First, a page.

It was claimed attendees at the events included former leadership candidate Liz Kendall, former shadow cabinet members Chuka Umunna and Chris Leslie, and other senior MPs including Gavin Shuker.

Barrow and Furness MP John Woodcock, one of the most outspoken critics of Mr Corbyn, also attended but has recently quit the party to become an independent. 5

The article is headlined in screaming capitals “CORBYN’S CURTAIN CALL: Furious MPs vow to ‘COLLAPSE’ leadership at SECRET MEETINGS”.

It continues:

A source at the meetings told the Daily Express: “We are getting together regularly to discuss how to take back control of the party.

“At some point the Corbyn leadership is going to fail and collapse, we only need to see what is happening with the anti-Semitism problem, and we need to be ready to step in, win the leadership rebuild the party as a credible force and repair the damage that has been done.”

Meetings have taken place with the group at other locations and there is a wider group of rebel MPs numbering more than 20.

The Daily Express has learnt that one proposal put forward was to wait for a Corbyn election victory and then to use the large group of moderate Labour MPs to prevent him from becoming prime minister.

Another attendee at the away days told the Express: “As things stand Labour could win the next election simply because the Tories have made such a mess over Brexit and look so incompetent.

“If that happens we will break away and either form a separate Labour Party within parliament or a new party.

“There are [Remainer] Conservative and Lib Dem MPs who are interested in joining us if we do form a new party because of Brexit.”

The MP added: “The issue would be then whether we would have time to create a proper identity before an election or if there would need to be an election soon after. In that sense it is complicated.”

All of which brings the story up to date. Efforts to topple Corbyn can be traced all the way back to his first leadership election and the weeks leading up to it. As the architect of New Labour, Peter Mandelson, admitted rather too candidly when speaking to editor of The Jewish Chronicle, Stephen Pollard, shortly after Corbyn’s second leadership victory:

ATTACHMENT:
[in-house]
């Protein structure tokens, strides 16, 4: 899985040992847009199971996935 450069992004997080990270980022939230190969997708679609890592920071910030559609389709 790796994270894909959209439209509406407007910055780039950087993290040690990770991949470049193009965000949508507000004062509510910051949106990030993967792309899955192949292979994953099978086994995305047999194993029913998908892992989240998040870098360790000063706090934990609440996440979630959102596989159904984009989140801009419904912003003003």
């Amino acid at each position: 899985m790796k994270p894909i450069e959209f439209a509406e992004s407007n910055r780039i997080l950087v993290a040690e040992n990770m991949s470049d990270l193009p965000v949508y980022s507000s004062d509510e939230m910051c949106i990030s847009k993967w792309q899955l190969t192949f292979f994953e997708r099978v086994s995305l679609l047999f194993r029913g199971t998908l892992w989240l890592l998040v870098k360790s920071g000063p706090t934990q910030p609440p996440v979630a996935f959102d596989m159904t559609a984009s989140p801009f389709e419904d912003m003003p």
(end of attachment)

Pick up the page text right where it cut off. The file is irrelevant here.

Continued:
“The problem with Jeremy is not that he is a sort of maniac – it’s not as though he is a nasty person. It’s that he literally has no idea in the 21st century how to conduct himself as a leader of a party putting itself forward in a democratic election to become the government of our country.” […]

“Why do you want to just walk away and pass the title deeds of this great party over to someone like Jeremy Corbyn? I don’t want to, I resent it, and I work every single day in some small way to bring forward the end of his tenure in office.

“Something, however small it may be – an email, a phone call or a meeting I convene – every day I try to do something to save the Labour party from his leadership.” 6

Click here to read the full Guardian article entitled “Peter Mandelson: I try to undermine Jeremy Corbyn ‘every single day’”.

Likewise Chuka Umunna, Chris Leslie, Gavin Shuker and the rest of yesterday’s deserters have each dedicated countless days in seeking to undermine Jeremy Corbyn’s leadership. Not really over the trumped-up allegations of antisemitism – the media outcry over antisemitism inside the Labour Party was for the most part manufactured – and not because they fear that Corbyn is unfit to lead the party, as the lamentable Owen Smith parroted during his laughably inept leadership challenge, but – paraphrasing the source who spoke anonymously to the Daily Mail – because they have more in common with open-minded Tory MPs than with Corbyn anyway.

So while it is true that Corbyn’s conciliatory and democratic stance over Brexit certainly does infuriate them, this is the full limit to their honesty. And such last gasp defections at this critical moment as Britain prepares to leave the EU not only highlights the total contempt these Blairites have for the party and its membership, but for the country as a whole; their unwillingness to resign their seats and fight by-elections, a further indication of their overweening sense of entitlement.

As Novara Media senior editor Ash Sarkar told resigning Blairite, Angela Smith, on yesterday’s BBC2’s Politics Live show: